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School trip costing £640 & only 50 places for 420 eligible. Reasonable?

(99 Posts)
iloverhubarb Thu 09-Jun-11 12:10:18

My DD's school plans a week's trip to Spain next year, focus is watersports, abseiling etc. For year 7 and 8, so potentially 420 pupils, only 50 places.

I have two concerns, and really want to know if I am being over the top or reasonable in planning to write to the school about them:

1. Cost, will exclude many, becomes exclusive experience for small number of girls whose parents are able to afford a top of the range hol for them. Surely focus should be on selecting children who unlikely to get this opportunity otherwise - or at least making sure they can take part somehow. Why are they not using a UK activity based youth hostel?

2. Allocation of places on first come first served is clearly mad. Letters went out yesterday, almost all places gone this morning? Huh? (clearly money not an issue for some!) Luckily DD accepts we can't afford, so this process not an issue for us. Just weird. The olympics application process looks sensible in comparison. Hysteria on the roads outside school this am!

My main issue is that I think school trips should have an educational or social purpose, and should be accessible to the majority. Any teachers out there who know whether there is a national requirement for a state school in terms of strategy/purpose of school trips, or would this be up to individual school? Is this just a freebie/perk for a few PE teachers!!

thanks for any thoughts

PotteringAlong Thu 09-Jun-11 12:15:16

How else would you do it other than first come first served?

And NO - it's not a perk and a freebie. Would you take 50 12 and 13 year olds away, who weren't yours, for a week knowing that if (God forbid) anything goes wrong you could be sued or prosecuted and think it was just a jaunt where you didn't care? Would you take responsibility to entertain and keep safe those pupils for 24 hours a day for 7 days and see it as a perk of your job?! I've taken several school trips abroad ( because I do believe it's really important) and have never been so tired and so weary as I am when I get off the coach at the end of the week

MynameisTerces Thu 09-Jun-11 12:28:11

No it is not reasonable they could have chosen somthing else that was cheaper and for all.

grovel Thu 09-Jun-11 12:31:49

"My main issue is that I think school trips should have an educational or social purpose, and should be accessible to the majority."
I would go further. We all know that there are income inequalities between parents at every school. I just don't think that school activities should promote the awkward conversations in homes about affordability.

MynameisTerces Thu 09-Jun-11 12:36:24

Yes, I agree. I also think that the social bonding that goes on during a trip is not somthing that children should have to miss out on. It just makes the social divide even greater.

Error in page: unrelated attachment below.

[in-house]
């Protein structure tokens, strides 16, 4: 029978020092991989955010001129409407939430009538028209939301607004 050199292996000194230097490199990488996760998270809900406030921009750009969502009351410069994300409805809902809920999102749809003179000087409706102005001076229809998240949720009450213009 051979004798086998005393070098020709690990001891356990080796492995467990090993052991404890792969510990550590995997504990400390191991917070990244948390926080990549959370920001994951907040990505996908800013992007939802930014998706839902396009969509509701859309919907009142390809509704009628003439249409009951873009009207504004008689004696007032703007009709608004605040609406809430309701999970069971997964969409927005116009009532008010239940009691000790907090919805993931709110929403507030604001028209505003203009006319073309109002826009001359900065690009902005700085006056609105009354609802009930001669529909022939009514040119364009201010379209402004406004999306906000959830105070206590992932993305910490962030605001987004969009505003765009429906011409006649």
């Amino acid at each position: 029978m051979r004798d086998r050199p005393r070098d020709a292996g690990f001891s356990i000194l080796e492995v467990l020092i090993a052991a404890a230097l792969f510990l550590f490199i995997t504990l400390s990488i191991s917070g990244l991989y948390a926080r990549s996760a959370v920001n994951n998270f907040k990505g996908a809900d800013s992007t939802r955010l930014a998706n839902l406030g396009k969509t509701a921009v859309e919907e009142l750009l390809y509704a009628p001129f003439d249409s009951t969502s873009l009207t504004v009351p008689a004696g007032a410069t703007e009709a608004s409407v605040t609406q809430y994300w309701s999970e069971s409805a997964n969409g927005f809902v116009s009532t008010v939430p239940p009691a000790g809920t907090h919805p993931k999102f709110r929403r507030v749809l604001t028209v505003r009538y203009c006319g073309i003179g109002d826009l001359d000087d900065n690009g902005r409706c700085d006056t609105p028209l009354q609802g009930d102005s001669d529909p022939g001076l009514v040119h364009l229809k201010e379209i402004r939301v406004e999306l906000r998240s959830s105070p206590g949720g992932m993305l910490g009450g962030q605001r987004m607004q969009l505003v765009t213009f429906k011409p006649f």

Cretaceous Thu 09-Jun-11 12:37:59

Re first come first served, my DC's school does a lottery for places in the unlikely event that the trip is oversubscribed - we're talking theatre trip here, not overseas trip, but surely the same principle should apply.

EdithWeston Thu 09-Jun-11 12:40:07

You can allocate places by lottery. All this interested must apply by deadline, then names come out of a hat. This means those with adverse home circumstances are not disadvantaged.

It would also be a goid thing if there were a fund which could be used to subsidise costs for those who would otherwise be unable to afford it. A job for the PTA?

cazzybabs Thu 09-Jun-11 12:44:00

It is very hard because I see your point but you may find it is cheaper to go abroad, plsu the weather is better. They are probably limited by numbers by the place they are going - is better than that no-body goes? Maybe in previous years there hasn't been as many people wanting to go?

localcrackpot Thu 09-Jun-11 12:48:37

Surely there will be other trips that are more reasonably priced and generally accessible?
The thing is, I doubt there's funding to take 50 (or even 10) children away who couldn't pay for themselves. Like the rest of the country, schools are feeling the pinch at the moment. So it's a case of some can go, or that's not fair so no-one should go. If it's for 50 people out of 420 then obviously the vast majority can't go - I doubt there'll be 370 feeling left out.
School isn't separated from the rest of life. Some people have lots of money. Some people don't. I didn't go on holiday at all with my mum when I was at school, we didn't have any money. That doesn't mean I thought there shouldn't be a ski trip for the girls whose parents could fork out for kit, holiday, spending money etc.
First come, first served seems perfectly fair.

I doubt it'll be the first or last thing that your child (or any child, come to that) will be excluded from due to lack of funds or bad luck in not getting a place. I don't think it's fair to say 'if everyone can't have it, no-one should'.

caughtinanet Thu 09-Jun-11 12:50:17

There is a similar trip at my local school although not in term time so possibly different. I see it as a trip organised by the school but not a "school trip" per se due to the cost and number issues you've mentioned.

I don't have a problem with it, there are many lower priced whole school trips and like it or not its a fact of life that some can afford things others can't. I missed out on a foreign trip as a child because of cost and looking back now I don't think I missed out, some went and some didn't.

I can see its a shame that not every one can go but I don't think the school are wrong to offer the trip. I guess a lottery would the best system if oversubscribed, first come first served doesn't see the fairest way.

bigTillyMint Thu 09-Jun-11 12:59:11

Surely there is an educational purpose - they will be learning watersports which is very worthwhile IMO. It is a real shame that they can't open it up to all the children who want to go - not just the ones who weren't quick enough on first-come-first-served, but also those whose families genuinely couldn't afford it.

FWIW, although it is undoubtedly a big responsibility for the teachers, they will probably be getting free places - a not insubstantial perk for taking them all smile

MynameisTerces Thu 09-Jun-11 13:00:10

I thought the point of school trips was for every child to have an experience not just the wealthy ones. Otherwise what is the point. Those children probably go on holiday with the parents as well. The poor kids will get neither. I would rather subsidise the rest of the kids and them all do something much cheaper for less time. They should all do the same.

localcrackpot Thu 09-Jun-11 13:03:46